Snapshot: The Danish Defence Industry
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Snapshot: The Danish Defence Industry

11 Aug 2011 (Last Updated May 28th, 2020 13:19)

While Denmark does not have significant internal threats, active Nato and UN participation demands a robust war chest. Using detailed data from iCD Research, charts Denmark's expected expenditure to 2015.

Snapshot: The Danish Defence Industry

Along with peacekeeping missions, Denmark is also involved in significant counter-piracy operations and anti-terrorist measures, both of which stimulated expenditure during the review period which extends to 2015.

According to the iCD Research report, The Danish Defence Industry – Market Opportunities and Entry Strategies, Analyses and Forecasts to 2015, these factors are expected to continue to drive defence expenditure, with spending likely to increase at a CAGR of 0.10% during 2011-2015.

This growth is slightly higher than those of Italy and the US, with the US announcing steep defence budget cuts during the forecast period following a decline over the review period.

The Danish defence budget stood at 1.3% of GDP in 2010, and is expected to decline to 1.2% of GDP by 2015 as the country’s GDP will grow at a faster rate than its defence budget.

Capital expenditure accounted for a quarter of the Danish defence budget in both 2006-2010 (the review period) and the forecast period, with a slight increase during the forecast period as a result of Denmark’s armed forces modernisation plans. Personnel expenditure accounted for the highest revenue budget allocation, accounting for close to 70% of defence expenditure during the review and forecast periods. Personnel expenditure consists primarily of remuneration for military forces.

Expected procurement

“Along with peacekeeping missions, Denmark is also involved in significant counter-piracy operations and anti-terrorist measures.”

Key opportunities for the country are expected in areas such as the guided multiple launch rocket system (GMLRS), armoured vehicles, ship-based helicopters and advanced communication systems.

The Danish Navy plans to acquire twelve MH-60R multimission helicopters and associated parts, equipment and logistical support from the US for an estimated US$2 billion, which is likely to improve the country’s anti-submarine and surface warfare capability, and provide improved search and rescue and anti-ship surveillance capability.

Historically, the US has been the largest supplier of arms to Denmark. During the forecast period Denmark will import a substantial amount of defence equipment from the US due to the defence co-operation treaty signed between the countries.

During 2006-2009, imports from the US constituted 34% of Denmark’s total defence imports, which increased to 64% in 2009 mainly due to increased missile imports.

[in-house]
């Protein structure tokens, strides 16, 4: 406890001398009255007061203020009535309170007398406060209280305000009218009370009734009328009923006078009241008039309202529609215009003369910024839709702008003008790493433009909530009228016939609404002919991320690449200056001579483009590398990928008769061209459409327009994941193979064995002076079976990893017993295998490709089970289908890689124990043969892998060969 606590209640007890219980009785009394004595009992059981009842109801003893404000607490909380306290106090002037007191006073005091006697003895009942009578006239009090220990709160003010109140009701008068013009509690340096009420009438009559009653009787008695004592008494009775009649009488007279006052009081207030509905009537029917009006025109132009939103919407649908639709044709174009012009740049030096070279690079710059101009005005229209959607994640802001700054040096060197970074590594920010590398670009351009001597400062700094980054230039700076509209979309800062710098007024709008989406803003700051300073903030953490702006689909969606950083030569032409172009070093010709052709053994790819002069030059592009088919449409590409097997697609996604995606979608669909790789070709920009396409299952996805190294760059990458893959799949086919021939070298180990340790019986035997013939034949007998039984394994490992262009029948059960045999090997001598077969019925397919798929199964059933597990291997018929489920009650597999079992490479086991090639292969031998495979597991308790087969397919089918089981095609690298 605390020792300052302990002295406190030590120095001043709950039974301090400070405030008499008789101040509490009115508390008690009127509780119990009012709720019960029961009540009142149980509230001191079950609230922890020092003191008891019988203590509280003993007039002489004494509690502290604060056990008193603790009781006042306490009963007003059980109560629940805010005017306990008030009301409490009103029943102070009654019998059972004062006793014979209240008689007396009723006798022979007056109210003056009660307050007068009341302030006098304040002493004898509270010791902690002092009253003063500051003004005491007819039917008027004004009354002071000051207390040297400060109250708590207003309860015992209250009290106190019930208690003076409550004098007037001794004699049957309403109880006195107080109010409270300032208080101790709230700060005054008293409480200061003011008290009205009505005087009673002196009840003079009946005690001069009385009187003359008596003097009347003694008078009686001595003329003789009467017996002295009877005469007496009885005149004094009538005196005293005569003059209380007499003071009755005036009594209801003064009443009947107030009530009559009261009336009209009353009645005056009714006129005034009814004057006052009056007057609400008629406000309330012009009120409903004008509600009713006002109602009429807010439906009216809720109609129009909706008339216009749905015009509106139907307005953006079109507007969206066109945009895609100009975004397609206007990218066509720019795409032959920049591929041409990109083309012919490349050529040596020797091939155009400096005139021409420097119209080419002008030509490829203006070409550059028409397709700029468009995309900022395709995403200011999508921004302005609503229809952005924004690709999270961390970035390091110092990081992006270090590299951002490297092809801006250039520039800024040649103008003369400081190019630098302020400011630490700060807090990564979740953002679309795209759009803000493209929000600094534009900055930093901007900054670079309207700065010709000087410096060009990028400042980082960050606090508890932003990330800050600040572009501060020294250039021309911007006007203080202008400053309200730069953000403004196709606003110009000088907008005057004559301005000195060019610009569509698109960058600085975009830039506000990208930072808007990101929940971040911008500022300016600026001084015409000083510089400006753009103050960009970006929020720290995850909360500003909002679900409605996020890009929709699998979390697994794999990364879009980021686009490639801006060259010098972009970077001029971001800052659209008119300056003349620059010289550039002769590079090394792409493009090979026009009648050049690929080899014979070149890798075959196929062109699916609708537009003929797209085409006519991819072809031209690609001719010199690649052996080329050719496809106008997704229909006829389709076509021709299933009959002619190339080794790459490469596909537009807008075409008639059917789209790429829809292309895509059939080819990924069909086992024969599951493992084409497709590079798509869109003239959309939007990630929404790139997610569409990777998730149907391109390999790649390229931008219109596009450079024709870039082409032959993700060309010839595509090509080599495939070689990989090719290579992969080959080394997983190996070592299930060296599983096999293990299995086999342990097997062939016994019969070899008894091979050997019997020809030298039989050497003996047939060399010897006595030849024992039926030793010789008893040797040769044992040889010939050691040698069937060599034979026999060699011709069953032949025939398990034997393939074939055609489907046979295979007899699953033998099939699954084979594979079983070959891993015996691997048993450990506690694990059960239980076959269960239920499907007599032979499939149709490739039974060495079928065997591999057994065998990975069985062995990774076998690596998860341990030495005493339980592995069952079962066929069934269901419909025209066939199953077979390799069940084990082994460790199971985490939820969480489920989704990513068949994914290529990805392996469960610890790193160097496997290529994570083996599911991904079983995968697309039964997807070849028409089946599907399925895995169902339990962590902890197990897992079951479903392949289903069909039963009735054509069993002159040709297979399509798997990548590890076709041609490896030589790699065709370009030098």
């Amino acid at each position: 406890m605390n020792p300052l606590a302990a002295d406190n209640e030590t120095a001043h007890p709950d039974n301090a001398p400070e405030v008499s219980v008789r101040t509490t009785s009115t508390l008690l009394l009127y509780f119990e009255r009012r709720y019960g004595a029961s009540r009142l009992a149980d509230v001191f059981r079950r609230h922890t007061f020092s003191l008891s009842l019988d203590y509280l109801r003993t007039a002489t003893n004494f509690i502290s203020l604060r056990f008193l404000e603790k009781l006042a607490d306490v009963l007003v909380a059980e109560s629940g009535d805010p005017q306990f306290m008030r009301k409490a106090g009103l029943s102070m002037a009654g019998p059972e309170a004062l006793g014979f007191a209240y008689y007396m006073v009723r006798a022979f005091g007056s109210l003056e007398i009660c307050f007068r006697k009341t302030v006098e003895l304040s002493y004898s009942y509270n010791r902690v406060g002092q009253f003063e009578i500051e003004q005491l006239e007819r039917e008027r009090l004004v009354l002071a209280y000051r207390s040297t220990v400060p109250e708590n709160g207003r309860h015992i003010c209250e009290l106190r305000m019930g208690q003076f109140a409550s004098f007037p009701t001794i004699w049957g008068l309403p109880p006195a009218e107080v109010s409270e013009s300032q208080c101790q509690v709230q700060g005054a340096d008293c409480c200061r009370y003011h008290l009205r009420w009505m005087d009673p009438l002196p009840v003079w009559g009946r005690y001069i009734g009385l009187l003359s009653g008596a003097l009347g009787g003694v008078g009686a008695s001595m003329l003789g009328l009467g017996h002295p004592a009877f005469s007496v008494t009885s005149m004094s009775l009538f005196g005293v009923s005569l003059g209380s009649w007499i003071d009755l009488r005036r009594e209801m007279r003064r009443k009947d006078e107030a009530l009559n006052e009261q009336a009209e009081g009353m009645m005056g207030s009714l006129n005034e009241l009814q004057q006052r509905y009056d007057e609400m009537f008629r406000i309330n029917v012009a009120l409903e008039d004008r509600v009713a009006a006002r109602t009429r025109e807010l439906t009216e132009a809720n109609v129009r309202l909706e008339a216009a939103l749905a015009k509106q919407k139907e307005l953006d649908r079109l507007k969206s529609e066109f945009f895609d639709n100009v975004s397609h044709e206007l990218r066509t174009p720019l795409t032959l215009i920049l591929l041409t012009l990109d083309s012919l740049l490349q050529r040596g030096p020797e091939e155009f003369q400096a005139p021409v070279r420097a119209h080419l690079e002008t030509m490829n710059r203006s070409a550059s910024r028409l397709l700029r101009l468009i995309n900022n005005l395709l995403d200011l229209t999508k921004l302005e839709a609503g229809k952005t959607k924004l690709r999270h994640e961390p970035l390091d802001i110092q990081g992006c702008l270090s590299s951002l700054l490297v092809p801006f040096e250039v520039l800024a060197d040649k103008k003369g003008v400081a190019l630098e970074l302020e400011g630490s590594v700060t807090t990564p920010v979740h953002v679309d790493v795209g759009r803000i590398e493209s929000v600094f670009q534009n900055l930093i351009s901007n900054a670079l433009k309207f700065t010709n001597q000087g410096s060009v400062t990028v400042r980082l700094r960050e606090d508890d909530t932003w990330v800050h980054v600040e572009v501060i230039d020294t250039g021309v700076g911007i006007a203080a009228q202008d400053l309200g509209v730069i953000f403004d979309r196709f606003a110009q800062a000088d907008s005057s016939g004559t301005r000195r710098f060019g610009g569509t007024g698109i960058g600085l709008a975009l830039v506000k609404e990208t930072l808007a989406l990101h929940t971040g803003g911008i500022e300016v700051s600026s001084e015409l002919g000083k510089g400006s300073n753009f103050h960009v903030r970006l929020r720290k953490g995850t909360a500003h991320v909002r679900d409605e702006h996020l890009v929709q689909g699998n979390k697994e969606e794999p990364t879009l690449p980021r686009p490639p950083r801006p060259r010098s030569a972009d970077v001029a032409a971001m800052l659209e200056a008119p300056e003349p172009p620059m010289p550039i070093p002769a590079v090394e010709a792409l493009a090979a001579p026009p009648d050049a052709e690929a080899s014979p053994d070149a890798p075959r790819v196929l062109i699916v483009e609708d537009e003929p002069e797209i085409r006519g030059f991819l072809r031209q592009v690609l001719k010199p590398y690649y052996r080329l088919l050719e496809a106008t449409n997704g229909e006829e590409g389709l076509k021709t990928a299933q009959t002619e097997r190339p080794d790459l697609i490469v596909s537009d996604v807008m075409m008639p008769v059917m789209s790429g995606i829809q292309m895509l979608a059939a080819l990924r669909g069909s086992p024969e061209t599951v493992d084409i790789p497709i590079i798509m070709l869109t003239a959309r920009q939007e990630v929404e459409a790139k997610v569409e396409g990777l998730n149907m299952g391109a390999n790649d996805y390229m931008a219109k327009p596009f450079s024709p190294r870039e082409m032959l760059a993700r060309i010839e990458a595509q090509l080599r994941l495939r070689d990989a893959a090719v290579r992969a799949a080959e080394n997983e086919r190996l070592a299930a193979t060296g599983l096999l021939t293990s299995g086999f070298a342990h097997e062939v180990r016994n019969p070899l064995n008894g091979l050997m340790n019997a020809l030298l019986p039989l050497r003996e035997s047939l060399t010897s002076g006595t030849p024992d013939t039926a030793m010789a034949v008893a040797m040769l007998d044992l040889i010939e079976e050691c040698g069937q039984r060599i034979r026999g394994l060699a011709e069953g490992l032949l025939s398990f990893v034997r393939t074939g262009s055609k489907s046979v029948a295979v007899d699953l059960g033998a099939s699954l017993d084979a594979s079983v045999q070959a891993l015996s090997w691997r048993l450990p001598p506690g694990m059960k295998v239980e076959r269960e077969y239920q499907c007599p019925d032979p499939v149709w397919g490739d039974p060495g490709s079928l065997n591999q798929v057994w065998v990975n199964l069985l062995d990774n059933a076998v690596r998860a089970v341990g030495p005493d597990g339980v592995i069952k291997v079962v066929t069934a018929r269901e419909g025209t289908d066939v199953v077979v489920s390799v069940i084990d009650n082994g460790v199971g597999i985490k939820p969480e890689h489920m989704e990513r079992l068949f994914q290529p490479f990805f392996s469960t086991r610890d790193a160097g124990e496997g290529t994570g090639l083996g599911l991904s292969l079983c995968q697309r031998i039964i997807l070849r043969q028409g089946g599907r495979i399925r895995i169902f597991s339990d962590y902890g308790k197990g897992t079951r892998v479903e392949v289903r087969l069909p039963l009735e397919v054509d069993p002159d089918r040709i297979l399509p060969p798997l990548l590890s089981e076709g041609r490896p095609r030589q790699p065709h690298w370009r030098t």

Imports are expected to register moderate growth during the forecast period due to the Danish Ministry of Defence’s (MoD) decision to increase the country’s defence budget. Imports of armoured vehicles, missiles and aircraft constituted the majority of Danish defence imports during 2006-2009.

Expanding budget will attract new companies to the market

The four main market entry routes to the Danish defence market are: forming subsidiaries, acquisition of domestic companies, forming consortiums and joint weapon-development programmes.

As Denmark’s defence budget is expected to increase over the forecast period, its defence industry is expected to grow at a faster pace.

Since Denmark procures the majority of its equipment from domestic companies and European countries, the budget increase is expected to have a positive impact on the domestic defence industry, and also on its defence imports.

Low barrier to entry

The Danish defence offset policy is governed by its industry co-operation (IC) policy, with a minimum offset range of 100% of the contract value.

“The Danish defence budget stood at 1.3% of GDP in 2010, and is expected to decline to 1.2% of GDP by 2015.”

The offset element enables the country to acquire advanced technology and stimulate business opportunities by applying multipliers in cases of transfer of technology and unique equipment.

The country’s FDI policy has no restriction on investment by foreign companies in the defence sector, and allows foreign companies to acquire a domestic company or form a subsidiary in the country with approval from the Minister of Justice in cases where foreign ownership accounts for more than 40% of the company’s equity or more than 20% of its voting rights.


Examples of recent defence investment include the UK’s BAE Systems acquisition of Danish cyber security firm ETI A/S in January 2011 for US$212 million.

Homeland security expenditure to grow marginally

The country’s homeland security expenditure will increase by US$0.2 million during the forecast period. Danish homeland security expenditure is primarily driven by terrorism, espionage, drug trafficking and cyber crime, which are likely to be the key factors during the forecast period.

As a consequence of increasing threats to national security in recent years, mainly from Islamist terrorist groups, the government is likely to spend more on countering these threats and allocate more for maintaining public order and safety.


To purchase the full version of ‘The Danish Defense Industry – Market Opportunities and Entry Strategies, Analyses and Forecasts to 2015’, please visit here.

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